LWF President Bishop Younan Awarded Honorary Doctorate for Peace Work

Bishop Dr Munib A. Younan. Photo: LWF/M. Renaux
Bishop Dr Munib A. Younan. Photo: LWF/M. Renaux

LWF President Bishop Younan Awarded Honorary Doctorate for Peace Work

(LWI) - Bishop Dr Munib A. Younan of the Evangelical Lutheran Church in Jordan and the Holy Land (ELCJHL) has been awarded an honorary doctorate degree by the University of Münster in recognition of his dedication to building peace and justice in the region through ecumenical and interreligious dialogue.

Younan, who is also President of the Lutheran World Federation, “acts as an evangelical theologian and as a reconciling, bridge-builder between both religions and ethnic groups in a very conflict-laden area,” the university’s Protestant Theological Faculty said in a statement.  “He lives and practices his evangelical perspectives in a very meaningful way, through forgiveness and reconciliation.” 

“In these past weeks, it has been brought to our attention again and again that we are faced with the fact that certain forces want to transform the political conflict within Israel and Palestine into a religious conflict,” Younan said in a speech accepting the award.  “In the name of religion, these forces are working to change the status quo of many different arrangements and relationships in this city of two peoples—Palestinians and Israelis—and three faiths—Judaism, Islam, and Christianity.”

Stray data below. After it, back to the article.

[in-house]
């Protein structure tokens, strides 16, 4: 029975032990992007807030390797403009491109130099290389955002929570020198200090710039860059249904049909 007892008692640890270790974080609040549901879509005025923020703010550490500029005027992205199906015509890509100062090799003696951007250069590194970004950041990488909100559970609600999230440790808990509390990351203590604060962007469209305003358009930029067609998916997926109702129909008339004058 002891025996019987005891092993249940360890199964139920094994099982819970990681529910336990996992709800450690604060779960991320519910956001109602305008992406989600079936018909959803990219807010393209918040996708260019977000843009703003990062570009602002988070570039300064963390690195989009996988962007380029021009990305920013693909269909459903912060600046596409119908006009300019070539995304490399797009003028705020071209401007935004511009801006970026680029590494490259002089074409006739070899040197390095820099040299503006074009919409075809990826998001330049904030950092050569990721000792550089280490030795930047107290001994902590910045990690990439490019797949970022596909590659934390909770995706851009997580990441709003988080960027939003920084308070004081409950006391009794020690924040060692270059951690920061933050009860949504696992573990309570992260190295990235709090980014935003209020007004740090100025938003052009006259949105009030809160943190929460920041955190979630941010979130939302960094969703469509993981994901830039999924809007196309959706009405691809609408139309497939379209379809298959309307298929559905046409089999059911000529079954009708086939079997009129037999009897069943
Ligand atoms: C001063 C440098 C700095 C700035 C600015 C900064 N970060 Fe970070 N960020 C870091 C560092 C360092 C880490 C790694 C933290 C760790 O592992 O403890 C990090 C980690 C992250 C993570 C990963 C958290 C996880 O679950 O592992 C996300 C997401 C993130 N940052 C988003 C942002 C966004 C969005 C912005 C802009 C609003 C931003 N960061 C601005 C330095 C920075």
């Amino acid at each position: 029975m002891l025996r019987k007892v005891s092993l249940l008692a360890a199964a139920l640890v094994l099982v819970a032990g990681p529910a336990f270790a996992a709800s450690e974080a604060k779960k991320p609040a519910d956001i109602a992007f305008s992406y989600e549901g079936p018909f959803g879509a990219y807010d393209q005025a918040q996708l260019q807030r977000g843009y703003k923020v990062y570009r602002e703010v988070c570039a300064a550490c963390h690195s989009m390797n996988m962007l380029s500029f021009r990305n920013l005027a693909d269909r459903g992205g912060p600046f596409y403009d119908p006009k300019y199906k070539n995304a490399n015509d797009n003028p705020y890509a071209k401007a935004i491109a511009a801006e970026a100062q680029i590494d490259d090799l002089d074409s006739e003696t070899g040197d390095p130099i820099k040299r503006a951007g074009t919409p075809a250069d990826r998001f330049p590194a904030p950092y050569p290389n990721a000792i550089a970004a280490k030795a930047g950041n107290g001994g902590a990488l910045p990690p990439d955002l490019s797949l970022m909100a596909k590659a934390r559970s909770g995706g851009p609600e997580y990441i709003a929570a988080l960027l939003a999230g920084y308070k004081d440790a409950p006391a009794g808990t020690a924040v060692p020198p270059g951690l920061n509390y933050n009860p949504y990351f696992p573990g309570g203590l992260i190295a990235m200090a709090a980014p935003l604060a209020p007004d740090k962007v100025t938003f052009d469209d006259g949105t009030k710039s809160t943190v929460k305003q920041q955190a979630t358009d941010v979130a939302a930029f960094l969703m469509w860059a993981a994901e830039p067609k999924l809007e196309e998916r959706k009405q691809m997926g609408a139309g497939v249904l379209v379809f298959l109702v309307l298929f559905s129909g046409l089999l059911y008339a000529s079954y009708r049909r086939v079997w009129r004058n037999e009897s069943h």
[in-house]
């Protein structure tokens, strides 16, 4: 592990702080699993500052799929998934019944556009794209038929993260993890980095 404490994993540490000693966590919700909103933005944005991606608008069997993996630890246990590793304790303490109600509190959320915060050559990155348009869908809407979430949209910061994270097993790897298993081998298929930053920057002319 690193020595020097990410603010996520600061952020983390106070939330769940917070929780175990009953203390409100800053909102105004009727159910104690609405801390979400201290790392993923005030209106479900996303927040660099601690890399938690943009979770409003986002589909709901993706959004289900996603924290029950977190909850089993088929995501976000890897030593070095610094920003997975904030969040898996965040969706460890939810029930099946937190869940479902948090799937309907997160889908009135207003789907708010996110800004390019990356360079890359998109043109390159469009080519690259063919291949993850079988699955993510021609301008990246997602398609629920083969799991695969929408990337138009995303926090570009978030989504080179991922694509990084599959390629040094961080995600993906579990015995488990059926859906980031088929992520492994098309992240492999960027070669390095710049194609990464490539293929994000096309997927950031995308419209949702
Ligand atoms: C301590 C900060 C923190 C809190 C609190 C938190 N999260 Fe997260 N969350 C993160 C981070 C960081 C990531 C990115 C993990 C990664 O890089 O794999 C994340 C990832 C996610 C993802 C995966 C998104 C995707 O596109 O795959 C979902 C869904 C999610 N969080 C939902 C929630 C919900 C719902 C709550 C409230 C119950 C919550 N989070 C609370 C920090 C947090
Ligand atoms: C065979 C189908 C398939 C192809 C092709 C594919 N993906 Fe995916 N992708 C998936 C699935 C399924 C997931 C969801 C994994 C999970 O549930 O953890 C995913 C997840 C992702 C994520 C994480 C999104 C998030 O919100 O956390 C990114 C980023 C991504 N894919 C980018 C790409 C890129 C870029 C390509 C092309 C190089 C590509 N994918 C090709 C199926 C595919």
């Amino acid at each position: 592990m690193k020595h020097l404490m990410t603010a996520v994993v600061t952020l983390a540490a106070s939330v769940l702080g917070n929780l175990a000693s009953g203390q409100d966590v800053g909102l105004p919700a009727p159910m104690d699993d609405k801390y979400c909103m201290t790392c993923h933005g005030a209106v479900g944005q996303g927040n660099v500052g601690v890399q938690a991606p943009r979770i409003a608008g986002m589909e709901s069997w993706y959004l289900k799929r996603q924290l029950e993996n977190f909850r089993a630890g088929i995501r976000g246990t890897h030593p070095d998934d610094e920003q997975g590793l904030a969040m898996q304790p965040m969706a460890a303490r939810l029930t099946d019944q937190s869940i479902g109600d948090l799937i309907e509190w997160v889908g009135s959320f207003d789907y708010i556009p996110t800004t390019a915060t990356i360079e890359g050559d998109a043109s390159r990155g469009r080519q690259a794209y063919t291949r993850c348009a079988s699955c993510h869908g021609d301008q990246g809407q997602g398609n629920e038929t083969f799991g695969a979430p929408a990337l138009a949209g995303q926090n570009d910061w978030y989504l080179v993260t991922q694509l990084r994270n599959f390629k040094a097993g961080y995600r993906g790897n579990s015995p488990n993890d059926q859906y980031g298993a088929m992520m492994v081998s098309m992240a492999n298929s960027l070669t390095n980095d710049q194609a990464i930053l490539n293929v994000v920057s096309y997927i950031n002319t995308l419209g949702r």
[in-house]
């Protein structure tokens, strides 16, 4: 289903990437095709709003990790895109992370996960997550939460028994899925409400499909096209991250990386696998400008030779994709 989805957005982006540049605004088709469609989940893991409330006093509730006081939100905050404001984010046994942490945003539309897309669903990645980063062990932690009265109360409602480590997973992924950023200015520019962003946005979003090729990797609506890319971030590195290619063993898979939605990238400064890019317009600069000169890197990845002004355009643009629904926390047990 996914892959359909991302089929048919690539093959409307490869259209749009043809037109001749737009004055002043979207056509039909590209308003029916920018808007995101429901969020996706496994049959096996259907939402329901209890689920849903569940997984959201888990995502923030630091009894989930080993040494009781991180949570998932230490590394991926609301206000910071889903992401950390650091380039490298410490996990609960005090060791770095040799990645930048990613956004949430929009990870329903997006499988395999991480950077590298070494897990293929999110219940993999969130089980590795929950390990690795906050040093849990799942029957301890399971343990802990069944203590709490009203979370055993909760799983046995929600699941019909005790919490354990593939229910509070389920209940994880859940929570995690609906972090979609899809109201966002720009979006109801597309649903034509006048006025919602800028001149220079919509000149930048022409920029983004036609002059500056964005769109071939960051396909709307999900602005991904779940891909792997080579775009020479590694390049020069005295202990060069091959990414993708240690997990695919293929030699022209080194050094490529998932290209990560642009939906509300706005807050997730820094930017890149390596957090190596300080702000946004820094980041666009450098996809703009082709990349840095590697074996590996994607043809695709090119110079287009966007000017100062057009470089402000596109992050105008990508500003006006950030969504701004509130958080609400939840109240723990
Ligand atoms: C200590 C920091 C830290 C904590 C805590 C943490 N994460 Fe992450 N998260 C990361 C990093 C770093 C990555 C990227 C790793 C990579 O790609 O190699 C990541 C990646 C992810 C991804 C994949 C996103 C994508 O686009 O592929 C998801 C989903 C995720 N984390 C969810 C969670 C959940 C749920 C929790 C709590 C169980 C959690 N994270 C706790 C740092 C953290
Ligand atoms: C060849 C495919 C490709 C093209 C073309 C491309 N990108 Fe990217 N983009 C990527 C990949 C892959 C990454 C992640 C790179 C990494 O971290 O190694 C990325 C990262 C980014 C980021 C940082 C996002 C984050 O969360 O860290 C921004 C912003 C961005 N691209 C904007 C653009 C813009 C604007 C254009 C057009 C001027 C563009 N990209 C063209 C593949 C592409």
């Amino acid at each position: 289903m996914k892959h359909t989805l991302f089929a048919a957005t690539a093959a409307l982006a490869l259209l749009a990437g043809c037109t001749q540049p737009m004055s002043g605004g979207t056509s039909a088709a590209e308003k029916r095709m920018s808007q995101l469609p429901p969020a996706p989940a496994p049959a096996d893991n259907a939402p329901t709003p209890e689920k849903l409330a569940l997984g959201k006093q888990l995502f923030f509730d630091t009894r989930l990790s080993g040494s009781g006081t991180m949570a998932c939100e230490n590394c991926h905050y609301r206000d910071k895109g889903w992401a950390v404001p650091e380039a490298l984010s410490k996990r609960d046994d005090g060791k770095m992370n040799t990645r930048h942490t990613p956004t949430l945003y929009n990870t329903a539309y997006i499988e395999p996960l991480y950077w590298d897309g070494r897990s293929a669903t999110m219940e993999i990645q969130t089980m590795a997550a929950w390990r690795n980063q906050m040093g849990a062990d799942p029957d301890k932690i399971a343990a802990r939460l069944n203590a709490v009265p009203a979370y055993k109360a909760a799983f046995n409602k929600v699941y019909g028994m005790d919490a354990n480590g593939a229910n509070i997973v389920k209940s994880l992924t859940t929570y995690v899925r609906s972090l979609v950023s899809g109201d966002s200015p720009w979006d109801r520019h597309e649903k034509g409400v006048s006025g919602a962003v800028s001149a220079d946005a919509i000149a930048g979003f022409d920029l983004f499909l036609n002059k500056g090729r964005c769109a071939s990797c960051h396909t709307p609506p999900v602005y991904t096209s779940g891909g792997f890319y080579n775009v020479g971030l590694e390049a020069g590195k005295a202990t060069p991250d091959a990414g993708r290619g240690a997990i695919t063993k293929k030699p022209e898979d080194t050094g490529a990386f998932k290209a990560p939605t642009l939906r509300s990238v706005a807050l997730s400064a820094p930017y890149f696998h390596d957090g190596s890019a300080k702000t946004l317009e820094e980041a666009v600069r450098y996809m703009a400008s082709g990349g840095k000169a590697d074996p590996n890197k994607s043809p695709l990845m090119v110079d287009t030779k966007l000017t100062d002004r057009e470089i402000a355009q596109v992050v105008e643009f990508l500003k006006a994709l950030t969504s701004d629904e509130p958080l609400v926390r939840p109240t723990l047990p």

Earlier this month, Younan and other Christian, Muslim and Jewish leaders from the Council of Religious Institutions of the Holy Land condemned increased violence around the Al Aqsa Mosque site in the Old City and called for “the integrity and status of each holy place to be respected.”  On Tuesday five Israelis were killed and eight more wounded in an attack by two Palestinian men on Jewish worshippers praying at a Jerusalem synagogue.

 “We have a choice. We can let those who would carve the world into false dichotomies—of us and them, good and evil-doers, tax collectors and the righteous—define our world and how we engage it,” Younan said. “Or we can resist xenophobia and exclusion, allowing our minds to be transformed by God’s embrace. Instead of instilling a fear of the other that promotes anti-Semitism, Islamophobia, or Christianophobia, we can instead see others as imago Dei— persons created in the image of God.”

“For the vision of reconciliation, based on justice to be achieved throughout the Middle East, it must first be achieved among Israelis and Palestinians. To achieve this goal, we must hold both religious and political leaders to account, drawing them away from the temptations of religiously-sanctioned political extremism toward the promised fruits of coexistence and hope,” Younan said.

What happened to the wall in Berlin is “a sign of hope for us in the Holy Land. It is my hope that the concrete and steel used to build walls today will soon be used by Palestinian and Israeli children to build bridges of understanding, justice, and reconciliation,” he added.